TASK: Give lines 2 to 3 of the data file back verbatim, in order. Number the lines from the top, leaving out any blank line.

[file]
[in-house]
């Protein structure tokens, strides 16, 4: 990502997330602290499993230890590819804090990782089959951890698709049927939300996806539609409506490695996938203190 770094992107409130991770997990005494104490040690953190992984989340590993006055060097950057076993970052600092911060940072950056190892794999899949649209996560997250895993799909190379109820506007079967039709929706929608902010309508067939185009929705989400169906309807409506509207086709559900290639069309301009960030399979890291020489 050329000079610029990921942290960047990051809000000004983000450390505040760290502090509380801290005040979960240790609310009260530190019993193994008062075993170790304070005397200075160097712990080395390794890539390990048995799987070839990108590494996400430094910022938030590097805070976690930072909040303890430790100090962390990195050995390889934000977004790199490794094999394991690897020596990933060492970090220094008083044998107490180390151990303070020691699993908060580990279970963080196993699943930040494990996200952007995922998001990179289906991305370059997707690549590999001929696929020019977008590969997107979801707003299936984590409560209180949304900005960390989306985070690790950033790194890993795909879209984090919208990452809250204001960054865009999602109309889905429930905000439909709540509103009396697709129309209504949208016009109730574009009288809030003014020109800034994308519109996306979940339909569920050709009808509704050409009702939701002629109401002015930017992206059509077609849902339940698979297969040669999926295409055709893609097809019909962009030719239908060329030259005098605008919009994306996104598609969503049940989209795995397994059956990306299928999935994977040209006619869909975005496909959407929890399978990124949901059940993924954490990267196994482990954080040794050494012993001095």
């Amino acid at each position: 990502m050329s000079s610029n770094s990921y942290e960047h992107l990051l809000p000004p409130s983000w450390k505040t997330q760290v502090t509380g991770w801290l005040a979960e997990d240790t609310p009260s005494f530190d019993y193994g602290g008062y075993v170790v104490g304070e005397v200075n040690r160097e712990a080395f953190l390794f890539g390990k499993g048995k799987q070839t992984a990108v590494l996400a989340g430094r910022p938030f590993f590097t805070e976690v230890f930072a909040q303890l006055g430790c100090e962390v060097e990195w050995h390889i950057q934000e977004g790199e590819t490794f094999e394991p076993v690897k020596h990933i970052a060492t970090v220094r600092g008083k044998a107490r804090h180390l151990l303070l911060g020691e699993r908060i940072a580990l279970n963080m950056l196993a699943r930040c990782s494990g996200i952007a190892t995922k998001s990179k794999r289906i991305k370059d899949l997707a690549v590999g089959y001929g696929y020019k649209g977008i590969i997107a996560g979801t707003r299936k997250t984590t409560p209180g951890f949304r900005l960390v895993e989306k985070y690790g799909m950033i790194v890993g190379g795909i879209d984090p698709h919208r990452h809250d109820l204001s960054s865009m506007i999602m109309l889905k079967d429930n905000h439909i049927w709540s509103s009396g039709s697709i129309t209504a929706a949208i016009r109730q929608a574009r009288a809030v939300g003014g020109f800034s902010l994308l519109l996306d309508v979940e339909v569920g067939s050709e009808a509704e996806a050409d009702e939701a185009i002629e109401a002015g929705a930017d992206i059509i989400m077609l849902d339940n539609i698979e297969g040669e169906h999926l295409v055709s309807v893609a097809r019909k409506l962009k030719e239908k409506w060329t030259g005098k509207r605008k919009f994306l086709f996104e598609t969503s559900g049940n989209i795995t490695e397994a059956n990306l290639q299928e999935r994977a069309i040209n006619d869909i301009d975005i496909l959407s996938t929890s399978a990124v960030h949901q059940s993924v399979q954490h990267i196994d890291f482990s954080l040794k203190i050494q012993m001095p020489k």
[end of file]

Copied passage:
């Protein structure tokens, strides 16, 4: 990502997330602290499993230890590819804090990782089959951890698709049927939300996806539609409506490695996938203190 770094992107409130991770997990005494104490040690953190992984989340590993006055060097950057076993970052600092911060940072950056190892794999899949649209996560997250895993799909190379109820506007079967039709929706929608902010309508067939185009929705989400169906309807409506509207086709559900290639069309301009960030399979890291020489 050329000079610029990921942290960047990051809000000004983000450390505040760290502090509380801290005040979960240790609310009260530190019993193994008062075993170790304070005397200075160097712990080395390794890539390990048995799987070839990108590494996400430094910022938030590097805070976690930072909040303890430790100090962390990195050995390889934000977004790199490794094999394991690897020596990933060492970090220094008083044998107490180390151990303070020691699993908060580990279970963080196993699943930040494990996200952007995922998001990179289906991305370059997707690549590999001929696929020019977008590969997107979801707003299936984590409560209180949304900005960390989306985070690790950033790194890993795909879209984090919208990452809250204001960054865009999602109309889905429930905000439909709540509103009396697709129309209504949208016009109730574009009288809030003014020109800034994308519109996306979940339909569920050709009808509704050409009702939701002629109401002015930017992206059509077609849902339940698979297969040669999926295409055709893609097809019909962009030719239908060329030259005098605008919009994306996104598609969503049940989209795995397994059956990306299928999935994977040209006619869909975005496909959407929890399978990124949901059940993924954490990267196994482990954080040794050494012993001095």
């Amino acid at each position: 990502m050329s000079s610029n770094s990921y942290e960047h992107l990051l809000p000004p409130s983000w450390k505040t997330q760290v502090t509380g991770w801290l005040a979960e997990d240790t609310p009260s005494f530190d019993y193994g602290g008062y075993v170790v104490g304070e005397v200075n040690r160097e712990a080395f953190l390794f890539g390990k499993g048995k799987q070839t992984a990108v590494l996400a989340g430094r910022p938030f590993f590097t805070e976690v230890f930072a909040q303890l006055g430790c100090e962390v060097e990195w050995h390889i950057q934000e977004g790199e590819t490794f094999e394991p076993v690897k020596h990933i970052a060492t970090v220094r600092g008083k044998a107490r804090h180390l151990l303070l911060g020691e699993r908060i940072a580990l279970n963080m950056l196993a699943r930040c990782s494990g996200i952007a190892t995922k998001s990179k794999r289906i991305k370059d899949l997707a690549v590999g089959y001929g696929y020019k649209g977008i590969i997107a996560g979801t707003r299936k997250t984590t409560p209180g951890f949304r900005l960390v895993e989306k985070y690790g799909m950033i790194v890993g190379g795909i879209d984090p698709h919208r990452h809250d109820l204001s960054s865009m506007i999602m109309l889905k079967d429930n905000h439909i049927w709540s509103s009396g039709s697709i129309t209504a929706a949208i016009r109730q929608a574009r009288a809030v939300g003014g020109f800034s902010l994308l519109l996306d309508v979940e339909v569920g067939s050709e009808a509704e996806a050409d009702e939701a185009i002629e109401a002015g929705a930017d992206i059509i989400m077609l849902d339940n539609i698979e297969g040669e169906h999926l295409v055709s309807v893609a097809r019909k409506l962009k030719e239908k409506w060329t030259g005098k509207r605008k919009f994306l086709f996104e598609t969503s559900g049940n989209i795995t490695e397994a059956n990306l290639q299928e999935r994977a069309i040209n006619d869909i301009d975005i496909l959407s996938t929890s399978a990124v960030h949901q059940s993924v399979q954490h990267i196994d890291f482990s954080l040794k203190i050494q012993m001095p020489k």